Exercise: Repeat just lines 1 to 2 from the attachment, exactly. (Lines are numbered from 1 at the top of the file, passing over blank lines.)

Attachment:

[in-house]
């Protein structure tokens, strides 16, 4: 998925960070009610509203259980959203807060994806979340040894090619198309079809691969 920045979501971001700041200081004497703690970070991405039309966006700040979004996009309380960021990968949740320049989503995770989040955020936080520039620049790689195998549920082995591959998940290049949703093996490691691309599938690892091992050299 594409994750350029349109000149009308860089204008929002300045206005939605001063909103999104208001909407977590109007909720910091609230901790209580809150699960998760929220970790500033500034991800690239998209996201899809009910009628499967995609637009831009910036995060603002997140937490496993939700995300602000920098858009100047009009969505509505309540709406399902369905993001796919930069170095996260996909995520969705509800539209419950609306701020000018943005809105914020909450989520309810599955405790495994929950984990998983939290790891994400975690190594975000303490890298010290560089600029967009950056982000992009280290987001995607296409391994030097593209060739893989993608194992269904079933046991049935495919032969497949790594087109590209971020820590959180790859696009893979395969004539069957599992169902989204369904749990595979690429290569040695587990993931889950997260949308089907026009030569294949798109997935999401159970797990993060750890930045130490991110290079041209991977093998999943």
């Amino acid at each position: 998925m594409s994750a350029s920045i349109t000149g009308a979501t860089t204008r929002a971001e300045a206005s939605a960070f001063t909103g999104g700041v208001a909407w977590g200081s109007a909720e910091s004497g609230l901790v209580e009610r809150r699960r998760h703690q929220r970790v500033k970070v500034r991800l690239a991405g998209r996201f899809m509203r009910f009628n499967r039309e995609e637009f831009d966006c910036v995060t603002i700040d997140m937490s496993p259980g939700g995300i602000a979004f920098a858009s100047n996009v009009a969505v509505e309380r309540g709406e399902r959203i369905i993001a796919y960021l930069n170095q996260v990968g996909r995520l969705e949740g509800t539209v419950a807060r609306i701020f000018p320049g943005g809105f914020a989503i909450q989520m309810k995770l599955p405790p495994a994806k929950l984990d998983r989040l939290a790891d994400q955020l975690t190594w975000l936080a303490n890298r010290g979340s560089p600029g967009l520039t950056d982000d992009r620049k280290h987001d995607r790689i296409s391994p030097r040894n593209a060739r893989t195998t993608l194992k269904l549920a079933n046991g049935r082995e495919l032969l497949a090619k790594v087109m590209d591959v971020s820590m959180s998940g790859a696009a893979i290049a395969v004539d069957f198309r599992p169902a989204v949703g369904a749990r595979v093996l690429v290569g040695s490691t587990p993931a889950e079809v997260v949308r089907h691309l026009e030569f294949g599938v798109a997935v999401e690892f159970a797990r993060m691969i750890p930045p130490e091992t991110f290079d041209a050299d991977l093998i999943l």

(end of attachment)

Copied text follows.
[in-house]
């Protein structure tokens, strides 16, 4: 998925960070009610509203259980959203807060994806979340040894090619198309079809691969 920045979501971001700041200081004497703690970070991405039309966006700040979004996009309380960021990968949740320049989503995770989040955020936080520039620049790689195998549920082995591959998940290049949703093996490691691309599938690892091992050299 594409994750350029349109000149009308860089204008929002300045206005939605001063909103999104208001909407977590109007909720910091609230901790209580809150699960998760929220970790500033500034991800690239998209996201899809009910009628499967995609637009831009910036995060603002997140937490496993939700995300602000920098858009100047009009969505509505309540709406399902369905993001796919930069170095996260996909995520969705509800539209419950609306701020000018943005809105914020909450989520309810599955405790495994929950984990998983939290790891994400975690190594975000303490890298010290560089600029967009950056982000992009280290987001995607296409391994030097593209060739893989993608194992269904079933046991049935495919032969497949790594087109590209971020820590959180790859696009893979395969004539069957599992169902989204369904749990595979690429290569040695587990993931889950997260949308089907026009030569294949798109997935999401159970797990993060750890930045130490991110290079041209991977093998999943």